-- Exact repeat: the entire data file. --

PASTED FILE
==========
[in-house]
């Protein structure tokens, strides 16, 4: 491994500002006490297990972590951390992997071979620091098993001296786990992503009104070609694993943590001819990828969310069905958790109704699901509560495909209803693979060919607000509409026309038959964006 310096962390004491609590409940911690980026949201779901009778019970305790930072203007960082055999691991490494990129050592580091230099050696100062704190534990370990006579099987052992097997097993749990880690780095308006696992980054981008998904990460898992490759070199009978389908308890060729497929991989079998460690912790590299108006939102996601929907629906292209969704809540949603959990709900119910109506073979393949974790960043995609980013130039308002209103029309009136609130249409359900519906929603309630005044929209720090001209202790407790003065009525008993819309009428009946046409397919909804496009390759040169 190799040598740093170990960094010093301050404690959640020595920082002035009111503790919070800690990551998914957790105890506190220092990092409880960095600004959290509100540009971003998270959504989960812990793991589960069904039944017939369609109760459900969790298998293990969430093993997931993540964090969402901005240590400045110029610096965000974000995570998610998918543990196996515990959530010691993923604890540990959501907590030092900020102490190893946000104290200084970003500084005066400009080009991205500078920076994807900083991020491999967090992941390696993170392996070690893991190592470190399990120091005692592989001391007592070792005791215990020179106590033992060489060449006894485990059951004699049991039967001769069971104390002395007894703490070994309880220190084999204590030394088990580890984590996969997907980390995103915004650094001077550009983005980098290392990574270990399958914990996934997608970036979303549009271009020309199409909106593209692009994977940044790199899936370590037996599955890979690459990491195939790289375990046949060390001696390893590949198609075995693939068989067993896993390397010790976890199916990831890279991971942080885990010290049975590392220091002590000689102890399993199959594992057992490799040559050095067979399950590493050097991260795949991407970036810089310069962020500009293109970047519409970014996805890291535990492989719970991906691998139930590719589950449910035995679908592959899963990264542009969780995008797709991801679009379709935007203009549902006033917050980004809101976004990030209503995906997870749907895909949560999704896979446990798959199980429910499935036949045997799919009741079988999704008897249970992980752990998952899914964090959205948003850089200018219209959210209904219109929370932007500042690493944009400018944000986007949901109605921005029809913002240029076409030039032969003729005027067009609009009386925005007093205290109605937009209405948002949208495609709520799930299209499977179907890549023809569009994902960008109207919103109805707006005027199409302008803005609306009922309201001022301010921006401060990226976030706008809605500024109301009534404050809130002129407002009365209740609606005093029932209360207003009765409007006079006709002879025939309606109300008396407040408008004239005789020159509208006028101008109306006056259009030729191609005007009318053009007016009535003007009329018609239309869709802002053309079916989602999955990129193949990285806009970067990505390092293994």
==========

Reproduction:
[in-house]
């Protein structure tokens, strides 16, 4: 491994500002006490297990972590951390992997071979620091098993001296786990992503009104070609694993943590001819990828969310069905958790109704699901509560495909209803693979060919607000509409026309038959964006 310096962390004491609590409940911690980026949201779901009778019970305790930072203007960082055999691991490494990129050592580091230099050696100062704190534990370990006579099987052992097997097993749990880690780095308006696992980054981008998904990460898992490759070199009978389908308890060729497929991989079998460690912790590299108006939102996601929907629906292209969704809540949603959990709900119910109506073979393949974790960043995609980013130039308002209103029309009136609130249409359900519906929603309630005044929209720090001209202790407790003065009525008993819309009428009946046409397919909804496009390759040169 190799040598740093170990960094010093301050404690959640020595920082002035009111503790919070800690990551998914957790105890506190220092990092409880960095600004959290509100540009971003998270959504989960812990793991589960069904039944017939369609109760459900969790298998293990969430093993997931993540964090969402901005240590400045110029610096965000974000995570998610998918543990196996515990959530010691993923604890540990959501907590030092900020102490190893946000104290200084970003500084005066400009080009991205500078920076994807900083991020491999967090992941390696993170392996070690893991190592470190399990120091005692592989001391007592070792005791215990020179106590033992060489060449006894485990059951004699049991039967001769069971104390002395007894703490070994309880220190084999204590030394088990580890984590996969997907980390995103915004650094001077550009983005980098290392990574270990399958914990996934997608970036979303549009271009020309199409909106593209692009994977940044790199899936370590037996599955890979690459990491195939790289375990046949060390001696390893590949198609075995693939068989067993896993390397010790976890199916990831890279991971942080885990010290049975590392220091002590000689102890399993199959594992057992490799040559050095067979399950590493050097991260795949991407970036810089310069962020500009293109970047519409970014996805890291535990492989719970991906691998139930590719589950449910035995679908592959899963990264542009969780995008797709991801679009379709935007203009549902006033917050980004809101976004990030209503995906997870749907895909949560999704896979446990798959199980429910499935036949045997799919009741079988999704008897249970992980752990998952899914964090959205948003850089200018219209959210209904219109929370932007500042690493944009400018944000986007949901109605921005029809913002240029076409030039032969003729005027067009609009009386925005007093205290109605937009209405948002949208495609709520799930299209499977179907890549023809569009994902960008109207919103109805707006005027199409302008803005609306009922309201001022301010921006401060990226976030706008809605500024109301009534404050809130002129407002009365209740609606005093029932209360207003009765409007006079006709002879025939309606109300008396407040408008004239005789020159509208006028101008109306006056259009030729191609005007009318053009007016009535003007009329018609239309869709802002053309079916989602999955990129193949990285806009970067990505390092293994």